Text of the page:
- State tax contributions (payments to the Family Welfare Institute “Instituto Colombiano de Bienestar Familiar”, the National Learning Service “Servicio Nacional de Aprendizaje”, and the Family Compensation Fund “Caja de Compensacion Familiar”)
- Employees earning up to 10 monthly legal minimum wage payments can arrange with their employer to have integral salary “salario integral”. To stipulate this form of salary, the employee must earn 13 minimun monthly wages, that comprise the payment of benefits (severance payment assistance, interests on severance payments, annual bonus, contribution for transportation, work clothes and footwear). The contributions to social security must be made over the 70% of the integral salary (10 minimum monthly wages).
Are You Interested in Learning More About Our Expertise on the Colombian Labour Market?
There are many opportunities for forming a company in Colombia, and hiring the right employees can sometimes be challenging due to the complexities of the differing legal system and business environment. Biz Latin Hub is uniquely placed to help you and your business, not only identify your optimal route-to-market, but we can also be your legal representative in Colombia, and other LATAM countries. Our mission is to facilitate and support businesses in Colombian markets with the help of our experienced team of accountants and lawyers.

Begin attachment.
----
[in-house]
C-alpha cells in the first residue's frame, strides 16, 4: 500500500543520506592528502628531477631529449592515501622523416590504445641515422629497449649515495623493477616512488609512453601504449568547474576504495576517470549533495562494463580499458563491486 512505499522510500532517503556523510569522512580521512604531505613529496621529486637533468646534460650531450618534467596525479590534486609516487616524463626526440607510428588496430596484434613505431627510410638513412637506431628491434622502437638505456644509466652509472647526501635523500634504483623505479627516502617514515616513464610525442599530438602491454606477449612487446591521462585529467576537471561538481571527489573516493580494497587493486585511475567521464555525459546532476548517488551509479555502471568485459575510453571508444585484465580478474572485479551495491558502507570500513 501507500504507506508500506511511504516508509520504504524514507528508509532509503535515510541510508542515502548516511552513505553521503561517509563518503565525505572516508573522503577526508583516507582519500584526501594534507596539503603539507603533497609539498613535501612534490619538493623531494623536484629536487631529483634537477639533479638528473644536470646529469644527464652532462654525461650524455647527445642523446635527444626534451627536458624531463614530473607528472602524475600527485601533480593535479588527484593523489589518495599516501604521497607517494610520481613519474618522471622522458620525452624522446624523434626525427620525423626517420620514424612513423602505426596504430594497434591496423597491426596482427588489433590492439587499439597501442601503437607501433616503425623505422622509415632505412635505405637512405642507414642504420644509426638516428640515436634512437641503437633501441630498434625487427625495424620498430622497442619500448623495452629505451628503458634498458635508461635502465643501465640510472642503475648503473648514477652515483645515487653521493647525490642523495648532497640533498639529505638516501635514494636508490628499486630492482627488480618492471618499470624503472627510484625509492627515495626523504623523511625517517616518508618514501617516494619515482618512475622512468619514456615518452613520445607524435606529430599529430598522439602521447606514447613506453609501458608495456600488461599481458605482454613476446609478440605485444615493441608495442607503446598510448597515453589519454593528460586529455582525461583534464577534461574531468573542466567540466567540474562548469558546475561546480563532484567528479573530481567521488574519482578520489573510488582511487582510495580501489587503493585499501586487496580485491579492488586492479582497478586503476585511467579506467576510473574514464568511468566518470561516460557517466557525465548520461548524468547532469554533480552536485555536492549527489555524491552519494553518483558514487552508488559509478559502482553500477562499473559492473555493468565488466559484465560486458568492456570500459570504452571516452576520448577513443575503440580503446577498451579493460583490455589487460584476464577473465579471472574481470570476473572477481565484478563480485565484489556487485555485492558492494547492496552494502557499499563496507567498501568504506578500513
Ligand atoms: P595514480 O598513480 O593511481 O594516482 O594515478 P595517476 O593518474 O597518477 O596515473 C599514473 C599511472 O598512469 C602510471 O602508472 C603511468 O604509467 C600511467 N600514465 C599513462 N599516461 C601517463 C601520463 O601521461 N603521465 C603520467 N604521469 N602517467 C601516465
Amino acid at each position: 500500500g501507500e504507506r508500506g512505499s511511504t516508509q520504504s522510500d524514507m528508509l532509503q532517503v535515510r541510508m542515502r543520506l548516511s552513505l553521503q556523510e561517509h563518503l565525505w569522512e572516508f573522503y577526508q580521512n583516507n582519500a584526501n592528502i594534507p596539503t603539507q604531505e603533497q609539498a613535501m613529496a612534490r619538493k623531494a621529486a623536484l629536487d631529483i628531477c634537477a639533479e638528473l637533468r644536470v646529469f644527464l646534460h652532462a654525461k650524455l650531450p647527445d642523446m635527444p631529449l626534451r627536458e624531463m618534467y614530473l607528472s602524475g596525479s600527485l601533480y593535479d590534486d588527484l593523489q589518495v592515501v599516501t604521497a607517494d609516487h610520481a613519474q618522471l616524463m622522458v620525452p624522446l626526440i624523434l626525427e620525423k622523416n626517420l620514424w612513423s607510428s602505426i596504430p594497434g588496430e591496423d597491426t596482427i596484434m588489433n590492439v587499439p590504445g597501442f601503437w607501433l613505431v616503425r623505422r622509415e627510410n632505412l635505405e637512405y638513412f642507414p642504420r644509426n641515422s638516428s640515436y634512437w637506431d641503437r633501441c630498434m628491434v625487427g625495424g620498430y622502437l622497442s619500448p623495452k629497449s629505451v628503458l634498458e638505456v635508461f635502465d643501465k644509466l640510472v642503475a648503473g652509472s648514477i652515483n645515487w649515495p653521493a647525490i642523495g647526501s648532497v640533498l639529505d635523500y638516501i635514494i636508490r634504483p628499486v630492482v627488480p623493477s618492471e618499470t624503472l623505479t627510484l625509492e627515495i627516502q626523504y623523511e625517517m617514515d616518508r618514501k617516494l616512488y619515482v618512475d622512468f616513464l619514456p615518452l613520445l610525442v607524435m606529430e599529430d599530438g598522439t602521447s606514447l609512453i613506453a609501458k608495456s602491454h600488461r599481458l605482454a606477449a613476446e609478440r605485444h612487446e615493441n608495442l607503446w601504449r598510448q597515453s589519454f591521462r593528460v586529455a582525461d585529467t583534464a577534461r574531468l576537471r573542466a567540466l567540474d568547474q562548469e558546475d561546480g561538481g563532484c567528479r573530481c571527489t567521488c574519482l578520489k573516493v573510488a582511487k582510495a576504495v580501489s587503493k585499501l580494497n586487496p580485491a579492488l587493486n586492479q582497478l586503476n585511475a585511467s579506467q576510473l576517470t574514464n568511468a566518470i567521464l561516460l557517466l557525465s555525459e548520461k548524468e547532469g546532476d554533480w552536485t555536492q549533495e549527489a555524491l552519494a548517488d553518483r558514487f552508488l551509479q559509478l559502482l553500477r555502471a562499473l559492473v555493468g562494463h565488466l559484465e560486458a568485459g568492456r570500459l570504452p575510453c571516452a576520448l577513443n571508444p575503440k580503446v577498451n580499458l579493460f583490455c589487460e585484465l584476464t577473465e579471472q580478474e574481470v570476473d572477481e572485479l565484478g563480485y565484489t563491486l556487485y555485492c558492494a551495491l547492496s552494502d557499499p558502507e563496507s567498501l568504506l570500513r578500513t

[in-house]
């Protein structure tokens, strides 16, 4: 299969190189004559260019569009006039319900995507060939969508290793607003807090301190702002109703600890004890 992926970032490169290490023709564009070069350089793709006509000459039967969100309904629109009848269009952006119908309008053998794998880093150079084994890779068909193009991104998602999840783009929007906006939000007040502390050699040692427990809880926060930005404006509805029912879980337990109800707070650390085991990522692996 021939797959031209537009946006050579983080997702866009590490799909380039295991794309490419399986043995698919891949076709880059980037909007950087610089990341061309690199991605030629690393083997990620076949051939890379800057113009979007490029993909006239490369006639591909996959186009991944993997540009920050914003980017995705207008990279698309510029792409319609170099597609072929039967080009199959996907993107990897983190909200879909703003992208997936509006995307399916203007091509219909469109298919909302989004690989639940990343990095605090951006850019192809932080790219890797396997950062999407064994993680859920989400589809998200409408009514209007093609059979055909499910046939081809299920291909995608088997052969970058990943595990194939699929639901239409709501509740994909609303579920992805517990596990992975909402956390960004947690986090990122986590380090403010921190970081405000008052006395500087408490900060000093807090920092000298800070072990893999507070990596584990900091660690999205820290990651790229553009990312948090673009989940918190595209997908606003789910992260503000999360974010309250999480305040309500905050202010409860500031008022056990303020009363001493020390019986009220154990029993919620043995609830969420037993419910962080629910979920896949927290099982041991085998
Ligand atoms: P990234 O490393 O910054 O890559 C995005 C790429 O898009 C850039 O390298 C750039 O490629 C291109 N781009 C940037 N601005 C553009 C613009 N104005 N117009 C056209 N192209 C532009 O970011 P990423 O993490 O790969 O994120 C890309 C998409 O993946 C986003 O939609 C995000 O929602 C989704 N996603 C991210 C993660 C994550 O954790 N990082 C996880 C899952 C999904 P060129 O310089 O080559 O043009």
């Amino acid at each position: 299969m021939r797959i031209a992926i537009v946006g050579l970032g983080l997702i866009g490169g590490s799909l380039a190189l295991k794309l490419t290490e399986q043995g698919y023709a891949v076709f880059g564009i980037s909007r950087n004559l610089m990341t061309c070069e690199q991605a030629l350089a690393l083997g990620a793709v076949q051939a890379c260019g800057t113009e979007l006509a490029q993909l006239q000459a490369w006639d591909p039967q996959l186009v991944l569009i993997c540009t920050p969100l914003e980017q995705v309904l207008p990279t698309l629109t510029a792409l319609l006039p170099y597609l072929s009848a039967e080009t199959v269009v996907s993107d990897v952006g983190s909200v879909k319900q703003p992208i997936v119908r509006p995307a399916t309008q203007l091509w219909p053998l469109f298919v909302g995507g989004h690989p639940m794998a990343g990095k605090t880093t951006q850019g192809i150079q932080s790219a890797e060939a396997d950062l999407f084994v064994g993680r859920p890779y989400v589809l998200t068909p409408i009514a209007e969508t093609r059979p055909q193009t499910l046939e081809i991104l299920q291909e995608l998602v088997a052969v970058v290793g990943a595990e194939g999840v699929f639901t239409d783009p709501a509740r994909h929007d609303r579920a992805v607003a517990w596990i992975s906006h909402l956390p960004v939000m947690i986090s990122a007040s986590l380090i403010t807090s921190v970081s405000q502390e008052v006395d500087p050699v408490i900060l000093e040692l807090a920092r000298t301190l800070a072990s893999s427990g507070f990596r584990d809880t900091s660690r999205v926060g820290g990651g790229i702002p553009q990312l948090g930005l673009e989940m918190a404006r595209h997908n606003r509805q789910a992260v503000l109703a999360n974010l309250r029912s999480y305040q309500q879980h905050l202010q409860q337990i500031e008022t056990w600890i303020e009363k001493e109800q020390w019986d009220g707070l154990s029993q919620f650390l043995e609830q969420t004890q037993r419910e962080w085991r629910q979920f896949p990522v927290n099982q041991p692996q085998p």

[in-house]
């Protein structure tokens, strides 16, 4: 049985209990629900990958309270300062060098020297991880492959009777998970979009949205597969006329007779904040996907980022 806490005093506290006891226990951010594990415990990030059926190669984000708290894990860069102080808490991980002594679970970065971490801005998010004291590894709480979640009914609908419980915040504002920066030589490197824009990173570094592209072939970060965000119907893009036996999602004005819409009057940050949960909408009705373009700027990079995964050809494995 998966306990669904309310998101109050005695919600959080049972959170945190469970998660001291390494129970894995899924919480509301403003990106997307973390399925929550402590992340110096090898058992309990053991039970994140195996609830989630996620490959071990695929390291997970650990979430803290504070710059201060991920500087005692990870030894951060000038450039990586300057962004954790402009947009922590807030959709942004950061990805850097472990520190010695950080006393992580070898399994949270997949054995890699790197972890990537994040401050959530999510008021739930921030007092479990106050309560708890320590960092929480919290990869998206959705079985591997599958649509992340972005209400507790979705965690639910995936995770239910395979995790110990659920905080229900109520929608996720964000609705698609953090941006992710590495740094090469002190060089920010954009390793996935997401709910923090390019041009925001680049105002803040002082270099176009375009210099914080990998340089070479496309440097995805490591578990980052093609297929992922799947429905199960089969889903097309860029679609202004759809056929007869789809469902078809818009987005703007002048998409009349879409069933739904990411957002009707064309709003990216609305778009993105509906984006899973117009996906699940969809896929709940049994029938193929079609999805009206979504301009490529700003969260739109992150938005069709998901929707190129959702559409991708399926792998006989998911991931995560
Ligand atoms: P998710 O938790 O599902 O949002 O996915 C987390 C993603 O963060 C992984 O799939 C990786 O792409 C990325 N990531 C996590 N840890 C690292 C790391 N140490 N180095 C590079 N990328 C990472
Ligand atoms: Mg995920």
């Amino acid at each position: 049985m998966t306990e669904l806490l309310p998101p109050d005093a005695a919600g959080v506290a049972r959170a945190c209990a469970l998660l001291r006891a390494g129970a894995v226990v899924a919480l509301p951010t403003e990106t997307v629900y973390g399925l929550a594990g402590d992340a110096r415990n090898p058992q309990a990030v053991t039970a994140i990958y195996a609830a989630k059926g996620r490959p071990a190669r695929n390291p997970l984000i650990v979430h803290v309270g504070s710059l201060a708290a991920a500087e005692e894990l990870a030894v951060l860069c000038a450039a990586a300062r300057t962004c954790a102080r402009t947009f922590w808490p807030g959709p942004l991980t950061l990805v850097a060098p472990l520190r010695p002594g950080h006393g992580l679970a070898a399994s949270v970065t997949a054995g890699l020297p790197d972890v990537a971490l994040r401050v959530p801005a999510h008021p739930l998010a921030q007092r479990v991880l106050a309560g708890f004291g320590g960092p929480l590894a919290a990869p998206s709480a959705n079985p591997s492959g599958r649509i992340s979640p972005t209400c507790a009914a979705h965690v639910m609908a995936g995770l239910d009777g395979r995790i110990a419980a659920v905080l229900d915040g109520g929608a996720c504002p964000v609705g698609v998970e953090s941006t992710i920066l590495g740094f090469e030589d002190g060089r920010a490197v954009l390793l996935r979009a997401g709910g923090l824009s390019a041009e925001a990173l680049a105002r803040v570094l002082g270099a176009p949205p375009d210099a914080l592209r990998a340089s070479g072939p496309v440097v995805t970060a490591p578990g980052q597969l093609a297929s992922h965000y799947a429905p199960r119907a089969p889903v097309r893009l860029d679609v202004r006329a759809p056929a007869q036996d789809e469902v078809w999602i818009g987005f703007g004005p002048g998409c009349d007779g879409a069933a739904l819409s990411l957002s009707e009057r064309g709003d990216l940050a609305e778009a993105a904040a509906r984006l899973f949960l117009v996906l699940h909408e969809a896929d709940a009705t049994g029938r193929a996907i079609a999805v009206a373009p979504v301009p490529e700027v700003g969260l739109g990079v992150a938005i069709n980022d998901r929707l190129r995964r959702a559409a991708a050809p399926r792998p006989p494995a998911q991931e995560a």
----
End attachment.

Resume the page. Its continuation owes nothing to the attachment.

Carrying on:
Please get in contact with our Colombian team in Bogotá here, and receive comprehensive advice about doing business in Colombia.
Watch our video below to find out about our legal and immigration services in Colombia, and other LATAM coutries!
The information provided here within should not be construed as formal guidance or advice. Please consult a professional for your specific situation. Information provided is for informative purposes only and may not capture all pertinent laws, standards, and best practices. The regulatory landscape is continually evolving; information mentioned may be outdated and/or could undergo changes. The interpretations presented are not official. Some sections are based on the interpretations or views of relevant authorities, but we cannot ensure that these perspectives will be supported in all professional settings.